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Red Cloud Chief.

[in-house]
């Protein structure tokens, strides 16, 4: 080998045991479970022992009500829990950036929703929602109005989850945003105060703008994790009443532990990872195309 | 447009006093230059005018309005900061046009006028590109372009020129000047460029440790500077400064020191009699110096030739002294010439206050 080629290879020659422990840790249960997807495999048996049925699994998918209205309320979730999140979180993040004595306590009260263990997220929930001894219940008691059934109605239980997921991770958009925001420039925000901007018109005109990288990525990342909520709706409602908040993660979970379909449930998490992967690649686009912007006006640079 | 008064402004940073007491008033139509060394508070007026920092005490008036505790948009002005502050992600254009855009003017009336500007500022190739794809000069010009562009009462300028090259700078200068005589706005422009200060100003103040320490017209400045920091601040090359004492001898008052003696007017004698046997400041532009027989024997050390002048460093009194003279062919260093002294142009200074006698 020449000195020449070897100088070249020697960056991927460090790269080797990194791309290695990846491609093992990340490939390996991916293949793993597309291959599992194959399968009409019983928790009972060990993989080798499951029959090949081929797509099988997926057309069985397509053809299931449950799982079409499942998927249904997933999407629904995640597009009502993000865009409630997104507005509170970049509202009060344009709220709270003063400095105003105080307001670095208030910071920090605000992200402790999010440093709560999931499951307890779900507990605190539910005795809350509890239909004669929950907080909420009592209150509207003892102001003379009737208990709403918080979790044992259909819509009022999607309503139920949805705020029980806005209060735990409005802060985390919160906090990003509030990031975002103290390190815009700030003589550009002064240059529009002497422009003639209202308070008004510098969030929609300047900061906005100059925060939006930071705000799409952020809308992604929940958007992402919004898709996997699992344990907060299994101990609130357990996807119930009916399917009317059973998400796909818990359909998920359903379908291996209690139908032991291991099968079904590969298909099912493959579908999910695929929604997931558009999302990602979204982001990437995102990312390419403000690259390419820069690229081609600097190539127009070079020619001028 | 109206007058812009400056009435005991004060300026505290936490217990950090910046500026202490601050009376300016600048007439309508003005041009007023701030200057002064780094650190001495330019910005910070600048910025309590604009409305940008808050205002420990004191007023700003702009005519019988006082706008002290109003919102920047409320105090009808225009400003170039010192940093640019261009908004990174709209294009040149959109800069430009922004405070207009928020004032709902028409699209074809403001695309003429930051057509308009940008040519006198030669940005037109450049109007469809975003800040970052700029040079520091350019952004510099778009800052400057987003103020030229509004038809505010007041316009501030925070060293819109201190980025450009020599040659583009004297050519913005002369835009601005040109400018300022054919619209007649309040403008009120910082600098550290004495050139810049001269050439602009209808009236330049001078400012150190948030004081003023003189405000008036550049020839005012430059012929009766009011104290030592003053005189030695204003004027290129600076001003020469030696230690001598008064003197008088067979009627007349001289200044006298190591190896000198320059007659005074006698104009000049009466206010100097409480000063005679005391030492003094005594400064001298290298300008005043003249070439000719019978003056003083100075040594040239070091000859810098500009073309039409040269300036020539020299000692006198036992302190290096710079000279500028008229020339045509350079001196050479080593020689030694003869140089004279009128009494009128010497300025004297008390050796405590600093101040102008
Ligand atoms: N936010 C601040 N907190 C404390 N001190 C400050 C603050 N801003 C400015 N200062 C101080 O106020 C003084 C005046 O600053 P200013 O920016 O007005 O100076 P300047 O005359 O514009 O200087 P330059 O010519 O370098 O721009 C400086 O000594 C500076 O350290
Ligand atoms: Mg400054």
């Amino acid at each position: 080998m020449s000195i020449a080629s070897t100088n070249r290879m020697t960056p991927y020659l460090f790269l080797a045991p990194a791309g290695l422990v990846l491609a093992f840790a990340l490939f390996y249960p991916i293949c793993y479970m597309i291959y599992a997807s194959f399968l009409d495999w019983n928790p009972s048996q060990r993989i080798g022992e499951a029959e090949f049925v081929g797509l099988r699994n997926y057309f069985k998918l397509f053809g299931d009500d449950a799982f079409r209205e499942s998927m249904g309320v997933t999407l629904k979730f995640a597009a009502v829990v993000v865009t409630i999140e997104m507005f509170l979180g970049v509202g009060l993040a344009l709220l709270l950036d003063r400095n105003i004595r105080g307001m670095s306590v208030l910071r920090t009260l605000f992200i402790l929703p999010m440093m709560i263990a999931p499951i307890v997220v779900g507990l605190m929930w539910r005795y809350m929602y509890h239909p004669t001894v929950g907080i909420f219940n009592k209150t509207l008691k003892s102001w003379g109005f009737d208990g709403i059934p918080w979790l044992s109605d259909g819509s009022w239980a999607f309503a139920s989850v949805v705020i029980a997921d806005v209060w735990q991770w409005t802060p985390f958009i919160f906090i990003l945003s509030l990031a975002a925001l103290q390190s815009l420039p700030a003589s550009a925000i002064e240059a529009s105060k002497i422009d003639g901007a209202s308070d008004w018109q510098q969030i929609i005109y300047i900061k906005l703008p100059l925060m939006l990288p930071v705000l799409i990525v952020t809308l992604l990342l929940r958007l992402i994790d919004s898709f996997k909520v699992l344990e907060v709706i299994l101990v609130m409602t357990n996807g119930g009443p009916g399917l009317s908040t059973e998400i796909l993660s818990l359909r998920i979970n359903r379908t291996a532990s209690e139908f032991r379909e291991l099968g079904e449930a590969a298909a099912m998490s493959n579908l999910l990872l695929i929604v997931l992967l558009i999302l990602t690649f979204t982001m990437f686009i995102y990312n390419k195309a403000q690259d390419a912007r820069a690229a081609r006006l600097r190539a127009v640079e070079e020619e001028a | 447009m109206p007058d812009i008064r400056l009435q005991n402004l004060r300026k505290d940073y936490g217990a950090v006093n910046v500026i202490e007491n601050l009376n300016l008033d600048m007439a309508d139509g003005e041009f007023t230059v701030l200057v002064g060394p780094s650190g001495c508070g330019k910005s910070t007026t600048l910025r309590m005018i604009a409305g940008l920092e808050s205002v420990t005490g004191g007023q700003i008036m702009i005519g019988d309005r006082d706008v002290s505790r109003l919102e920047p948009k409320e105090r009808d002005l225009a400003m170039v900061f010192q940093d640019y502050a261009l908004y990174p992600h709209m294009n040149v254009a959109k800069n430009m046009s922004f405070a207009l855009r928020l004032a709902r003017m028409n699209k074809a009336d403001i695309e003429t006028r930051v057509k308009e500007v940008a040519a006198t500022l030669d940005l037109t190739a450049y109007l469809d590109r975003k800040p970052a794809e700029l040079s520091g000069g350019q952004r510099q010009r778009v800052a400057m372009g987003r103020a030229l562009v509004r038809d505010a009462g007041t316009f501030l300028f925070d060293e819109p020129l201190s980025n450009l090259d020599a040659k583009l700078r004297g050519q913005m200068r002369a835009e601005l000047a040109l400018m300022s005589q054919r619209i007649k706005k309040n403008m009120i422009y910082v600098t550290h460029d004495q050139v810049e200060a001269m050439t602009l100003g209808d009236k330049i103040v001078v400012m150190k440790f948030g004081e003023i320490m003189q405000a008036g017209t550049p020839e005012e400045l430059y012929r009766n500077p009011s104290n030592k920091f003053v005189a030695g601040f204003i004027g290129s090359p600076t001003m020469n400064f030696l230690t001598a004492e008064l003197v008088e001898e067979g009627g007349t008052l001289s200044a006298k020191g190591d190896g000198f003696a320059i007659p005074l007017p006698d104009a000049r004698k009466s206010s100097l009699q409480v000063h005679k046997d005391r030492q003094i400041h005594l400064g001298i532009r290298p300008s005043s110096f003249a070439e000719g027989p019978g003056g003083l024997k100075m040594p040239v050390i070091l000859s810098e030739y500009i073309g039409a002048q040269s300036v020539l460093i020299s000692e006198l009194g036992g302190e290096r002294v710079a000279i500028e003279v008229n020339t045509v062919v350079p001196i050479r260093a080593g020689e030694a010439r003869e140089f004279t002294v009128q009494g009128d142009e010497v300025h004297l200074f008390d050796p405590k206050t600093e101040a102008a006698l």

PUBMBIIKD WBBKLY. ERD CLOUD. NKBUAHKA The climate of New York is abating. Tho Central Park Meteorological ob servatory has records covering a pe Mod of 32 years, and these give strong evi dences that the winters are growing milder. Germany's new mllltnry uniform will ho grayish brown cloth for coat and trousers and capR. The helmets will bo of brown cloth and will liavo tho brass Bplkcs. Tho shining but tons, buckles nnd ornamentu will bo dono nway with. A thirty-two story building Is to be erected at tho nouthoaatcrn corner of Broadway and Thirty-third street, New York. Tho lot Is 118 feet C Inches wldo on Broadway and 97 feet 7V4 Inches deep on Thirty-third street. It will bo tho highest building In the city. Philadelphia capitalists now propose toemploy wator-power Instead of steam In the production of electricity. The plan provides for the use of some river which may be dammed, ami tho Sus quehanna, tho Putapsco, tho Delaware and the Schuylkill havo all been sug gestod. Klectrlclty will bo carried on heavy copper cables to Philadelphia and other cities. Tho uninitiated generally havo a fond delusion that n dozen means twelve things, but In trado tho doz?n varies greatly. In tho Staffordshire potteries, for Instance, n dozen repre sents that number of articles which can bo offered for any fixed price; thus tho dozen varies, the prlco Is constant. Plates aro among tho comparatively few articles which In that trade art told In dozens of twelve, and some things uro sold In jlozcns of sixty, sev enty and eighty. Of the thirty-nine ruling princes In Ktiropo twenty have no direct male heir. They Include, among German princes, tho King of Saxony, Uavarla and Wurtemlierg, Grand Dukes of Saxe Weimar, of Mecklenburg Schwerln and of Hesse, tliu Duko Saxe Alteuburg and Saxo Coburg and Princes of hippo and both Hchwnrzburg. Hesldes theso there are tho Czar of Russia, tho Km peror of Austria, tho Kings of Italy, Spain, Uclgltim and Servla and the Prlnco of Liechtenstein. A novel cure for tho toothache was Inadvertently applied by Dr. Parmer tler, at Tremont, N. Y. A man suffer ing from a raging tooth called at tho dcnltafs house at night, forgot to ring tho bell, found tho outer door open, entered tho hall, unintentionally stepped ou a burglar alarm, and thus brought tho dentist to tho dark hall with a pistol In IiIb hand. Tho dentist threatened to shoot, and tho visitor was so terrified that the ache depart ed from his chattering teeth. A will recently filed for probate In Washington, D. C., brings to light an Interesting bit of history. After serv ing as a gunner In tho Crimean war nnd being personally rewarded by Queen Victoria with a medal for his bravery on tho field of battle, George Collins deserted from tho British army nnd camo to the United States. Dur ing the Diamond Jubilee celebration of tho Queen, ho petitioned the throne for a pardon for desertion and on ac count of his own oxplauatlon and his past bravery his request was granted and a full pardon was issued under the Imperial signature. Tho wisest words spoken In a recent meeting of young New Yorkers, which was addressed by three consplcuour. millionaires, were uttered by Mr. Col gate lloyt. "Huslness founded on friendship Is friendship endangered,'1 said ho, "but friendship founded on business Is friendship assured." Half of tho proposition, that fair dealing wins good will, would bo assented to by everybody. But many men havo had to learn by sad experience that nothing so surely transforms a friend to an enemy as the suspicion that ho Is viewed and used as a sort of conv merclal convenience. It la rather surprising to learn that our modern cup defenders sail no fas ter than a vessel of about the same elzo built In 1803. That statement, however, Is mode by a noted naval ar chitect of Boston. Ho declares that the famous Salem privateer America, of tho war of 1812, sailed faster on her best point with tho wind on tho quar terthan any of tho crack racing yachts' of today. Her log shows that sho frequently mudo thirteen knots with tho burden of a warship, whilo tho best speed of tho cup defenders of today Is llttlo better than fourteen knots In racing trim. It Is an inter esting fact that tho architect In ques tion, a lineal descendant of one of tho builders of the privateer, is himself designing a Ixiat to defend tho cup this year, no aoes not expect to his ancestor. surpass Charles Day, of Marshall, Mich., was Bitting in a barber shop getting a hnlr- cut when tlio Idea struck him that It would be real funny to touch tho bar ber's hand with tho lighted end of his cigarette and see him Jump. Ho did so nnd tho results wore surprising. The barbor was Just rubbing somo bay rum onp Day's head and the cigarette ignited tho alcoholic mixture, which blazed up like a torchlight procession. In four seconds there wasn't a hair left on Day's cranium and ho ban uwoni off on practical Jokes. BLACKMAIL CHARGE Schuyler Merchant In Clutches of tho Law. FINDS HIMSELF IN UGLY SCRAPL Arematlon Marie tj roitofflre Impee- tar Said to Have Written Senator Kearn, of Utah, Demanding Money l Keep Hllent. Postofllcc Inspector W. T. Sullivan of Denver has just turned a, clever trick, He has placed KrucstL Woltor, a Schuyler, Neb., merchant In jail in Omaha for 'what he claims is an at tempt to blackmail Senator Thomas Koarns of Utah out of five thousand dollars. Inspector Sulllvnn says ho used tho mails In an endeavor, and his bad penmanship brought him to grief. Woltor also It is alleged, wrote a threatening letter to the senator's wife, demanding twenty-five hundred dollars, and stated that If ho did not get It ho would kill the children. Sen ator KeariiH put the letter In the hands of Inspector Sullivan, who went to Schuyler nnd got his man. Some years ago Woltor lived in Salt Lake City ami there became acquainted with the fact that Kearns had money and a very charming family. Woltor was n mer chant, but it is charged, led a rather fast life. In Schuyler ho runs a store nnd stands well in the community. Mo hails from Wisconsin originally and sprang from a good family. The letter it is charged ho wrote to the senator Is an follows: Salt Lake City. Feb. lit. Mr. Thomas Kearns: Permit mo to bo the first to congratulate you on your honor. You are now happy in your fortune, In your family and in your wife. You have a sulllciency of this world's goods nod to spare. Hut how did you get your start In life'.' Dead men tell no tales. I want five thousand dollars and I must have it right away. I have noth ing to live for if I do not get it, and would as soon die with you as in any other way. I want five thousand dol lars Now If you have any love for your family or any respect for yuuisoif yon will send mi: that money. Get some magazines and place the bills between thr leaves and address the package to box 44 1, Schuyler, Nidi. I will run down to Schuyler and got the money and your family will re main undisturbed. If it is not there I will come to Salt Lake and you will suffer tho consequences. (Signed) M. D. Cox. Woltor says he is innocent of the charge, and that a traveling man has put him in a false light. ENGINE DRIVER WAS DRUNK Ituim Truln Into (lung of Workmen, Kill Inc Thirty. The Moscow correspondent of tho London Dally Mail says: "During the recent heavy snow storms fifty men were sent to clear the snow out of a railway cut near Wol ovo, Hussla, on the ltiaau-Ural line. They were just lenving tho cutting when the train came down at full speed and crushed about thirty men into shapeless masses, their clothing clog ging the axleh and stopping tho train, inquiry shows that the engine driver and all the guards were drunk. Wind Toppled the Wall. Two convicts and a guard were bur led by the falling of a wall at the peni tentiary Thursday. By a miracle none were seriously injured, though it was two hours before the last one was res cued. The men were C. F. Murphy from Phelds county, Henry Bolliii from Douglas and Peter Larson, a guard. They were in the kitchen under the ruins of the turnkey preparing supper. Tho old wall dividing the turnkev from the administrative section, lelng the old main entrance, was toppled inward by a gust of wind. Thrco men who sat at the dinner table near the south door had the brief warning of a few stray rocks and dashed for safety. As they reached the doorway the floor floor fell through throwing them vio lently into the bakery beyond. Nut .Many l.lni'H AfTcctril. A statement piepared at the bureau of statistics shows that during the last year the export value of American goods exported to llussiu. not affected by the lecenl decree of the Ihisslnu government in retaliation for the countervailing' duty, imputed by this government on Itussian sugar, was 87.7US.020, while that affected amount' ed to 5t2.s72.42li. Charged With .S hulllnc At Chicago. William A. Stelnbnm. a member of the National Ticket Brok ers' association, and .lames Adlor, an employe of Stelnburn, were arrested charged with uttering forged papers In the nature of railroad passes. It is charged their operations have' been carried on for the past five years, and that many western roads have been victimized. In u IliTtttier'it lluiida. The International Zinc company, of Joplin, Mo., has gone in the hunds'of a receiver, with nssets which are said to be practically worthless. The compa ny was capitalized at 81,000,000 and sold its stocks iu various American and English cities at almost par, much of the stock being bought by wage-earners. DrmuiTUtK .Niiino Harrl-ion. The Chicago democratic convention Marcli .', nominated Cartvrll. Harrison for inavur, MONTANA ELECTS. Vndlock Ilrokcn nnd l'arli Glh Choiien Ntnntor. A Tlelena, Mont. March 8 dlspatcl Aays: At 3:30 this morning, although the legislative clock testified that it was not yet midnight, Hon. Paris Gib son (deim) of Great Pails, was elected United States senator for the term ex piring Marcli 4. UK).'.. For almost the entire term of th life of the legislature that body has been voting dally for a senator, but with no result. Mr. Gibson's election came as the result of the withdrawal of H. L. Frank, who had been tin leading fusion candidate. Mr. Gibson was born in New Hamp shire ,7uly 1, 1830, and was educated a) Kowdoln college, graduating in tin class of IBM. He located In Minneap olis in 1H5H, building the Urst flouring mill in that city. He operated tho North Star woolen mills of that city. He came to Montana in 1871), locating at Ft. Benton in the stock business. In 1892 he became interested in the possibilities of the water power that could be developed by the falls of the Missouri river at tho cite of the prei eut city of Great Falls, of which lie Is called the father, dames .1. Hill joined him in the enterprise and the result was the growth of a city of 12,000 on the prairies, besides tho vast water power, Mr. Gibson was a member of the state constitutional convention and of the first senate of tho state legislature. He has always been a strong democrat. GRAND ISLAND, MARCH 14 WhUt riuyvTH Will Hold Third Annua) Content. The third annual meeting of the Ne braska Whist association will bo held atGraud Island, Thursday and Friday, March 14 and IS. Whist players of tho state are Invited to participate in the contests, one being a team contest for the Lincoln challenge cup trophy, in which four members from any club may participate, the other being u pair contest in which any two players can participate. Tho team winning tho contest will bo entitled to tho Lincoln challenge cup trophy, and a suitable trophy will go t6 the pair having the highest average. Whist players inter ested may secure information of the meeting by addressing VY. A. Prlaco. becretary, Grand Island. Nutloa Taken All lllame. A Wislilta, Kits., dispatch says: In the trial of his absent wife, David Na tion took the staud and said that sho began her crusade against saloons upon the advice of himself and Kd b-mplo of Medicine Lodge as lawyers, telling her that saloons were outside the pale of the law and could bo abated In any manner any individual may choose. The court sustained an objection made to the evidence and ifj wub withdrawn from the jury. Allen Ntltl a Member. In the United States Senate Friday last, u motion was made to proceed to the consideration of executive tusiness. Senator Hoar of Massachusetts de manded a roll call, the purpose of which was that the name of Senator Allen of Nebraska should bo included, thus oflicially in the roll of senators. This settles all questions as to Mr. Allcu's status and right to draw pay in tlie new congress under his appoint incut. Job for Kx-Henatora. Former United States Senator Carter of Montana has been appointed by tho president a United States commission er to the St, Louis exposition. He has accepted the offer. The position pays 9.1,000 a year. Three others were named, being ex-Senutor Thurston of Nebraska, William Lindsay of Ken tucky and George W. McUrlde of Oregon. Throat Cut With Ilaior. .Mrs. Myrtle Webster is at the coun ty jail at Topeka, Kan., charged with killing her husband, Norman Webster, t their home near Fourth and Leland streets. A razor was the weapon used. Mr. Webster's tluoat was cut from ear to ear. No motive is known for the deed. Mrs. Webster is thought to be iiiMiue. Arreted on Murder Charge. The dead body of David Forsythe, a r.uductor on the Fifty-ninth street ti.ss town lino at Now York, was 'onnil on Fifty-ninth street, near First t venue. Death was caused by a pistol Aound in lite left side of the head. It Is thought the man was murdered. The police arrested .lolin Quluu, a muUuman. on suspicion. IiinIkIr He I'oucht u Duel, A Loudon dispatch says: ,lohn Wil son Duraiit, who was reported to havo tccu killed In a duel, said to an Asso ciated press reporter that although his death notice was a "fake," tho duel actually occurred, and that lie wounded the liusslan count, who was the "pro feet of Siberia." AKuhuildo Located, Cnconfirmcd information coming ftom native souices says that Aguin ahlo is iu hiding in the province of lsa- ueiiii, on i ue norinem coast or Mizon island. American troops are scouting In that section of the country. Darrell Set free. The jury In the Darrell murder trial .it I remont, Neb., gave a verdict of not guiltv, after being out only two hours. The verdict came as a great surprise, as it was believed by persons who hud followed the trial that Darrell would be given at least a manslaughter t-entcucc, lon Win. The eighth annual Iowa-Minnesota debate was won by Iowa, who took the negathe side of the question, "Is it i'nwise for tho States to Tax Per sonal PropertyV" OUT OF RESPECT Legislature Adjourns on Hearing of David Brown's Death. FLAGS ARE ORDERED TO HAIF MAST. Home and Henate 1'roceedlngi Railroad lillli on File Antl-1'aai and Com modity Hate IIIIU Dumped . at Foot of Calendar. Lincoln, Neb., March 7. Both house" of tile legislature adjourned yesterday out of respect of Beprescntatlve David Brown, who died at his home in Ne braska City yesterday moaning. His death was not unexpected by the mem bers, who know of his serious Illness. It so happened that in tho house the news was received while tho members were engaged in passing the bill for a library commission, which was intro duced by Mr. Brown, and to the pass age of vvhich he devoted his energy. An effort was made to pass tho bill unanimously out of respect for his memory, but the suggestion from Meekly of Seward came after tho mem bers had voted to take a recess till tho joint session, and it could not then be entertained. The house and senate appointed com mittees to draft resolutions of respect for Mr. Brown and the house ordered his desk draped In mourning for tho remainder of the session. The Hags on the capitol were order to ily at half mast till the time of Mr. Brown's fu neral. This will probably occur Sat urday morning. The house appointed a committee consisting of Representa tives tivnns, Marshall, Wilkinson, Hanks and Hathorn to attend the fu neral. A special trlan will probably be run to Nebraska City Saturday morning at 8 o'clock to accommodate the members of the legislature who de sire to attend the services. Speaker Sears has selected the house sifting committee, which under tho resolution of appointment has the abso lute power to advance bills ou general file. The committee consists of Laflin of Gage, Andrews of Frontier, Mockott of Lancaster, Jouvenat of Boone, .Mead of Douglas, Bcekly of Seward and Loomis of Dodge. The house committee on cities and towns met yesterday afternoon and listened to all persons interosted in tho charter from Lincoln. A long session ensued, during which a good share of the bill was gone over. The citizens of Lincoln were especially Interested in the tax commissioner provision. The senate received a batch of rail road bills yesterday from the railroad committee, of which Owens of Dawson Is chairman. The committee recom mended that the entire batch be placed on the general Hie. Ab the general fllo is now overburdened, bills put on at this late day are not likely to be reached unless tho sifting committee digs into the pile and brings them ou for consideration. Thus far the sifting committee has not done anything, but it may got to work in a short time. Tho railroad committee got rid of all the bills be fore it. Oue of tho measures placed on file is an anti-railroad pass bill, another Axes maximum rates on sta ple commodities, such as coal, lumber grain and live stock, making a reduc tion of from 15 to 23 per cent. An other reduces express rates IB per cent. Senator Crounse'sblllto sell the gov ernor's mansion was also placed on Hie. Mr. Crounse declined to accept an appropriation from the stato for house rent when ho was governor and ho now proposes to make other gov ernors go without a house or houso rent at the expense of the state if he can have his way. Tho insurance com mittee of which O'Neill of Lancasttr is chairman also dumped some Insur ance bills at the foot of the general file. TURKEY'S TREASURY EMPTY Account for Inability to Make I'aymeut ou Cruiser. It is now believed that the delay In payment of the first instalment on the cruiser ordereil by the Turkish govern ment from the Cramps of Philadelphia Is caused solely by present poverty of the Turkish treasury. It is expected however, that the first payment will shortly bo made, thus keeping the con tract in force. "Public business is paralyzed by the pecuniary straits of the government," says the Constantinople correspondent of London Times. "The sultan's irudes ordering payment to various state creditors remain inoperative. The fi nancial commission is powerless even to provide traveling expenses for the mission to China which tHe sultan is impatient to dispatch." KIIU llli llrothur. In a disagreement over business af fairs Texas Kascoo, prominent Inju'ash villo, Tenn., business circles, shot and killed his brother, Lou HascoeT Tex Bascoe, who was released on ball, would say only that he was justified In killing his brother. Tho only two witnesses declined to talk. Creamery Ilnlldlnff Haiiinged. Tho South Platte creamery building at Stromsburg, Nob., caught tire and was well under way to burn when tho tire company turned on two streams of water and put the fire out. The second story of the building is pretty badly damaged. The loss Is covered by In surance, i (Jots 21 Year. Samuel Moser, who murdered his wife and three children, was, at Peoria, III., sentenced to twenty-one years in tho penitentiary. SENATORIAL ROUGH HOUSE Upper Homo ' Hound In the Normal School Mill. Lincoln, Neb., March 8. A rough house was created yesterday in the stir, a to over the bill to establish two now normal schools. After It was over Uansom of Douglas who took no part In the row called attention of tho re publican members to tho striking fact that it was possible to have a rough house in the senate without his aid or consent. This was the third day's considera tion of this bill. The reading on pre vious sittings of the committee of the whole never went beyond tho radius of tho second section. Trompen of Lan caster was in the chair. Young of Stanton who had tho floor when tho committee arose before proceeded with hjs speech in favor of one school in the Third district. He. was personally against tho bill, but his constituents wanted one of the schools. Others spoke and numerous amend ments wore offered until the friends of the bill, led by Allen of Furnas and Currie of Custer became exasperated and tried to shut off discussion and recommended the bill for passage. This gave rise to strong resistance from opponents of the bill and a parliamen tary wrangle followed in which con siderable beat' was shown. Tempers were lost, but in most cases recovered when tho committee finally succeeded in arising at 0:30 p. in. without having done anything except vote down num erous amendments. The house passed a number of bills and iti committee of the whole dis cussed a bill for tha appointment of a commission to draw up a new revenue act to be .submitted to the next legis lature. This bill was indefinitely post poned after a long discussion and by a decisive vote. This indicates that the members of the house do not de slro any new revenue legislation of a sweeping nature and that the asser tion that tills legislatro would give new laws of this character was un founded. It is not too late to pass amendatory acts of which an unusual number are before tho legislature! and if the friends of this kind of legisla tion are active, they may succeed in passing somo of these laws. In the discussion in the house, many mem bers said that tho present revenue law would meet oil needs if it were only enforced. Tho special lobby investigating com mittee reported in the house yesterday morning. The report was signed by all members of the committee and when it was reud, it created a stir. It carried censure for the two members of the lobby first mentioned when tho committee was appoinecd, Messrs. Robert Druesdow and F. W. Barber. It also implicated cx-Kcpresentative O. S. Moran, of Platte county, as one who approached persons interested in bills and asked to bo remunerated for as sistance that ho could render iu smoth ering bills or in pushing them along. Mr. Moran was a member of the fam ous Mutz smelling committee that investigated the state institutions un der order of a fusion legislature. His friends said yosterday that they would demand a more complete explanation of the testimony regarding him, and ;liat they would insist on more publi city for somo matters which have been clouded iu mystery by the committee. An attempt was made yesterday to go into the matter as soon as the commit tee report was read but ou motion of McCarthy, this discussion was made a special order for 10 o'clock this morn ing as soon as tho houso convenes. The committee explained in the re port that the reason more complete findings were not made was because of the risk of injury to the reputations of persons who might bo entirely inno ceut. Silver Ilepuhllonut Disband. A Boise, Idaho, March 7 dispatch says: The silver republican party of Idaho was formally disbanded by mem bers of tho stato committee, members of the legislature and others. An ad dress was issued in which the mem bers of the party aro advised to affil iate with the democrats. The atti tude of the republican party on the financial aud other questions is con demned. Children llurnrd to Heath. A dispatch from Marion, Ind., says: The eightecn-months-old son and tho two-year-old daughter of Mrs. Peel, a wldow.llving at Matthews.were burned to deatli and the home of the family was totally destroyed. The mother was visiting a neighbor and left the children alone. They played with the wood tire In the stove and it is sup posed they pulled coals on tho floor. Nineteen Ycur. Nineteen years In tho stato peniten tiary was the penalty imposed upon Nicholas ,1. Gentleman at Columbus, Neb., by Judge Hollenbeck, for the fatal shooting December 5 of Soran Olesou of Platte Center. Gentleman having been convicted two weeks ago of murder In the second degreo. Kilted by Mglitulnir. At Welsh, Gu., on March B, the wife, the twelve-year-old son and six-year-old daughter of P. M. Morgan were killed by a stroke of lightning, which also set fire to the Morgan home. General Benjamin Harrison is very tick at his residence oii North Dela ware street, Indianapolis, Ind., but it is impossible to discuss his ca:e with out permission from the family, and this was refused by Mrs. Harrison, Sho said tho general 1b suffering from tho grip, but that his condition wa not alarming. SllkMIIU Strike Settled. The strike of the silk mills of O'Con nor Bros., at New York City, was set tled on March 0, the weavers receiving the 25 per cent increase demanded. HOUSE ADVANCES A BILL Action Taken Over the Head of Hlftlnjg Committee. Lincoln, Marcli 9. In the house yes terday the action of most importance was that taken against the sifting committee. The members when they appointed a sifting committee made the rule that no bill was to be advanced outside the committee. The members of the committee had tbeen announced on Thursday, but yesterday morning,! before the sifting committee was or ganlzed, Ollis moved to advance to the head of the general flit house roll No. 2ffi, a measure lowering rates on live tock from 82 to 84 a car by changing pound rates to carload rates. After considerable talk about the lights of the sifting committee, tho motion to advance the bill failed of passage because it did not receive a ma jority of the members-cloct which is required to a rule of the house. It was given a majority of members vot ing but this was insufficient upon the rules. A little later in the day Loomis of Dodge, u member of the sift ing committee, moved to or- der to a third reading the bill provid ing a charter for cities of the boeond class. After a long discussion and a call of the house, the motion received sullielent votes to order the bill ad vanced. Taylor of Custcrcallcd atten tion to the fact that the house had re fused to advance another bill and ho said lie would vote for this simply to show that the house conld disregard its sifting committee entirely and ad vance bills at will. The bill providing for a supremo court commission of nine members was considered ugaln in committee of the whole and the amendment providing from what parties the members should be drawn was stricken out. In the ex act form in which the bill camo from the senate, it was recommended for passage. Tlie senate declared a truce yester day on normal schools by making that subject the special order for Tuesday at 2 o'clock. The South Omaha charter was rushed through without considera tion and orderod to third reading. This bill has passed the house but has re ceived little attention in the senate. VanBoskirk of the committee on ap pointment reported for passage his legislative apportionment bill and it was placed on the general file. As th? house now contains only f2 republi cans, several of whom arc absent on account, of illness, the majority in that body is not considered safe at present and the senate must take the initiative ou apportionment bills. At present the outlook is not bright for the pas sage of bills of this character. A bill by Edgar, providing for a jury trial in cases of constructive contempt of court, was indefinitely postponed. Delaware Unrepresented. A Dover, Del , March 8 dispatch aays: The last day of the present ses sion of the legislature brought a large crowd to Dover. Promptly at 12 o'clock tho senate entered the house chamber, where the joint session of the two houses was held. There wuu intense excitement when the presiding officer called for the ballot for United States senator. Tlie two houses voted to separate after having taken 4.1 ballots. This will leave Delaware unrepresented in the senate. Delaware has not had a full repre sentation in the United States senate since the expiration of former Senator Anthony Hlgglns' term in ltH.". Flatto Ice Gorge Broken. Trains passed over the Burlington's. Platte river bridge at Plattsmouth for the first time in twenty-four hours. The ice gorge which threatened the destruction of the bridge was finally broken up, although not until after the tracks in various places had been washed out, permitting the water to pass away ami thus, to a great extent, relieving the strain upon the bridge. Many of tho inhabitants of the river bottoms sustaiucd quite a serious loss to property as a result of the flood, but since tlie water has receded they are returning to their homes. Divorce Uud Klopoment. Judgo Pcrkius of the Kent circuit, .ourt, at Grand ltaplds, Midi,, granted a decree of divorce to Gertrude Snell from Thomas T. Snell of Bloomlnglon, 111., ou the grounds of non-support and' cruelty. The decree carries with it a permanent alimony of S7,M)0. This is the sequel of the romantic elopement of the young couple from the summer resort of Macatawa in August, two years ago, which attructed wide spread attention owing to the high social standing of the interested persons. Drcreimu Iu i:ntllili i:xport. Tlie statement of the London board of trade for the month of February shows an increase of two million sixty nine thousand six hundred pounds in imports and a decrease of two million ono hundred aud eighty two thousand, in exports. Chief of 1'ollce Murdered. Willie making an arrest at Chippewa Falls, Wis., Chief of Police Moore wan shot through the heart, dying instant ly. Moore was assisting tho deputy sheriff of Clark county to arrest Wll Man Sows, charged with threatening to kill his wife. Klaihml Him With a Knife. That Duff McVey, a former member of the Omaha, Neb., fire department, If not now dead it is no fault of his wife, Ada. She slashed his throat vici ously with a knife, narrowly missing tho jugular vein and then expressing regret that she had not killed him. I.niit With All oii Hoard. A Bilboa, Spain, March 8, dispatch says: The British steamer Avlona, Captain Lenox, has been wrerked at the Bilboa breakwater. All on board were lost. M ;.il -L".